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The Future of CRM is in your Inbox

At Streak, we built a CRM with the idea of a deep and embedded integration where salespeople have access to relationship management from their primary work surface—their email inbox. The deep integration with Gmail and the rest of G Suite is a result of our close relationship with the Google team.
While it takes a moment to wrap users’ heads around the fact that a CRM could actually be run inside their email, it makes perfect sense. It means that salespeople will actually use their CRM, a problem that has plagued the industry for years. The future is where salespeople don’t use two different tools to communicate with their leads and manage those leads in a pipeline.
Unfortunately, even in today’s age of technology, salespeople spend the majority of their day on administrative tasks and not enough time actually selling. At Streak, we believe that the next most effective CRM will aim to flip that ratio by having the CRM do all the basic follow-ups: updating the status of a deal, scheduling next steps, or even sending documents to customers. Streak accomplishes this by using hundreds of millions of data points from their customers.
By making the input of data easy and integrated with the inbox, we’re able to use these data points to build and train a machine-learning AI engine that will do the administrative work for our users. We also realize, however, that no algorithm is ever perfect, so the automation interface we’re building will always ask the salesperson for confirmation before taking action.
This lets a salesperson finish all their administrative tasks in minutes as opposed to hours and also helps us learn from any mistakes the algorithm might make. The future is where humans spend time on what they do best—building relationships, understanding their customers business and closing deals—while all the administrative work is handled by the machine.
Another major problem we think CRM’s need to solve, is helping sales teams work together. Often times a salesperson would not even know that a teammate has a relationship with a customer they are trying to partner with. At Streak, we’re solving this by letting teams selectively share their emails with customers in an automated fashion.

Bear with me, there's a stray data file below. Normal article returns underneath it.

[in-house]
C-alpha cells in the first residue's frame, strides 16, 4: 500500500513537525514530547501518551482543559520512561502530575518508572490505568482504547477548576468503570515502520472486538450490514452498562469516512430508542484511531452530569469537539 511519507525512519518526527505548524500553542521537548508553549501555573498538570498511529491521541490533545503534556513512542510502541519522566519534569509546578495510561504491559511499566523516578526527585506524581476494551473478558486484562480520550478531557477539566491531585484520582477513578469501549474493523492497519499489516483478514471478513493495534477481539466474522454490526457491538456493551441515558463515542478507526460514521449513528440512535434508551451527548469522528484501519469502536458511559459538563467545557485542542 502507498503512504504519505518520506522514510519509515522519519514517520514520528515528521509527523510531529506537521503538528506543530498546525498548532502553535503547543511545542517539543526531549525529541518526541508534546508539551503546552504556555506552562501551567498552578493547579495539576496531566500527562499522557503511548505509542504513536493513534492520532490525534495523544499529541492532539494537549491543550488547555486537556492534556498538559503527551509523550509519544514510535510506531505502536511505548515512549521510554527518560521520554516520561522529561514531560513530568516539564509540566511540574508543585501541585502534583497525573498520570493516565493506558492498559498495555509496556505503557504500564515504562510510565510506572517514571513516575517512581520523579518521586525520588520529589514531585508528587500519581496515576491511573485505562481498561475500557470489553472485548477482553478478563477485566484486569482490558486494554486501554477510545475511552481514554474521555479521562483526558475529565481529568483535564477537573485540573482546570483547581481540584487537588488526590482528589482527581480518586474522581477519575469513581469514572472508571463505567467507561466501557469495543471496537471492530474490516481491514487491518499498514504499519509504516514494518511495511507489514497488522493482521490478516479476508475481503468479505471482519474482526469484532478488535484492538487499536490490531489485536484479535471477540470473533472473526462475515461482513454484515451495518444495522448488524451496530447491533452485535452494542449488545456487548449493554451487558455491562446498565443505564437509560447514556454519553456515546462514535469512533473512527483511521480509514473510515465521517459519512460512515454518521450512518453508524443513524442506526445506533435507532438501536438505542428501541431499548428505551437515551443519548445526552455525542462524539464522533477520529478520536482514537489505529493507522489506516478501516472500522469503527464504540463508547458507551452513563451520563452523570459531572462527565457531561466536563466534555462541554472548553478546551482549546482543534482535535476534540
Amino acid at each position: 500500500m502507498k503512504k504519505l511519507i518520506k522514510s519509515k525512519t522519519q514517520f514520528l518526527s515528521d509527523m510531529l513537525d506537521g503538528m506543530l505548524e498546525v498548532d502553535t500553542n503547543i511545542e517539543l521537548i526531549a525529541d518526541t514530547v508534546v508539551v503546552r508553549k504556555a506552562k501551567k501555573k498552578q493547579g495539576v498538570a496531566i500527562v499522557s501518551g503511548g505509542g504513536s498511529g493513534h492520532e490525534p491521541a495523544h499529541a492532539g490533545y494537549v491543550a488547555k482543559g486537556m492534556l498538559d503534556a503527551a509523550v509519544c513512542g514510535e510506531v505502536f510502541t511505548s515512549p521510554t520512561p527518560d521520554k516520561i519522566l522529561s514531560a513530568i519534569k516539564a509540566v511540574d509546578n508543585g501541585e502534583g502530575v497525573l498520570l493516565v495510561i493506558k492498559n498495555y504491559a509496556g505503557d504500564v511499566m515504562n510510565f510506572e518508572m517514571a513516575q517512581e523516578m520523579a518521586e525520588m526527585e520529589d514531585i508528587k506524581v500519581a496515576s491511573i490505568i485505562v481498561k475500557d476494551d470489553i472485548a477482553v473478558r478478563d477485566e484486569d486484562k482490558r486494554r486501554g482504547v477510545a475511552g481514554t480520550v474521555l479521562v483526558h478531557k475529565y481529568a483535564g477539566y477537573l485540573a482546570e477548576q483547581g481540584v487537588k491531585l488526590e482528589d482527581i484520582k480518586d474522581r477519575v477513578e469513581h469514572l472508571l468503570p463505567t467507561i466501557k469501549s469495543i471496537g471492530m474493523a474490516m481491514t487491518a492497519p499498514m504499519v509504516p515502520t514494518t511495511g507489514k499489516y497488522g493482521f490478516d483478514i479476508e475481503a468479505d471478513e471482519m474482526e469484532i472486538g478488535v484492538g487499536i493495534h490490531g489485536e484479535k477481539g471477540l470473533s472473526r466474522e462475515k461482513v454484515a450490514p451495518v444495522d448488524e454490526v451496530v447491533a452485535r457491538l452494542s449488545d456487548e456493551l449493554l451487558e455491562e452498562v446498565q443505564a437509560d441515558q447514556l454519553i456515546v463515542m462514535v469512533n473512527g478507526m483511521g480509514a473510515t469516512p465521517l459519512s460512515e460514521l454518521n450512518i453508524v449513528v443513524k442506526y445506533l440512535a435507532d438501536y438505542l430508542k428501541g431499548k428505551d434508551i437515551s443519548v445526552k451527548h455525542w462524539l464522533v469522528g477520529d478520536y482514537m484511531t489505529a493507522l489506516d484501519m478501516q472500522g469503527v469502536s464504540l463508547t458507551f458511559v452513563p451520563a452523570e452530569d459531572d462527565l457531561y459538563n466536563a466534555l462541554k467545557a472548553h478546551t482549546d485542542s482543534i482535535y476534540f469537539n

Salespeople can easily see who on their team has talked to a customer before. The future is where every salesperson has the collective customer knowledge of their entire company at their fingertips.
The future of CRM lives in your inbox but there are customers today who are living that future today. One Streak customer—a company delivering physical products to SaaS industry leaders at tremendous scale— was confident that the tool was saving them each, on average, ten hours a week. Those hours would have been spent looking for missed orders, historical conversations, and tracking down details that should already be available. Streak simplified that. By living inside their inbox, their whole team has been able to collaborate and track interactions with leads—providing newfound clarity to the sales cycle. As a result, orders have stopped falling behind and the team has been collaborating more effectively than ever. The future is where your sales team has clarity on what’s happened before and what’s happening next.
Being a thought-leader in the CRM space means that we’re always looking to the future. At Streak, we’re already leveraging big data in our automation efforts but we have more exciting initiatives ahead of us. By bringing the benefits of machine-learning to the sales inbox, we’re hoping to enable more sales teams to close more deals, more efficiently.
About the Company
Streak is a next-generation CRM that offers spreadsheet-style tracking capabilities built directly into the inbox. With over 4500 customers, Streak is disrupting the CRM space to offer a system of engagement different from their competitors’ systems of record. 
About the Author
Aleem is the Co-founder at Streak. Prior to Streak, Aleem was a PM at Google. He studied Software Engineering at the University of Waterloo and received an MBA from Harvard. Aleem was legally allowed to fly before he could drive.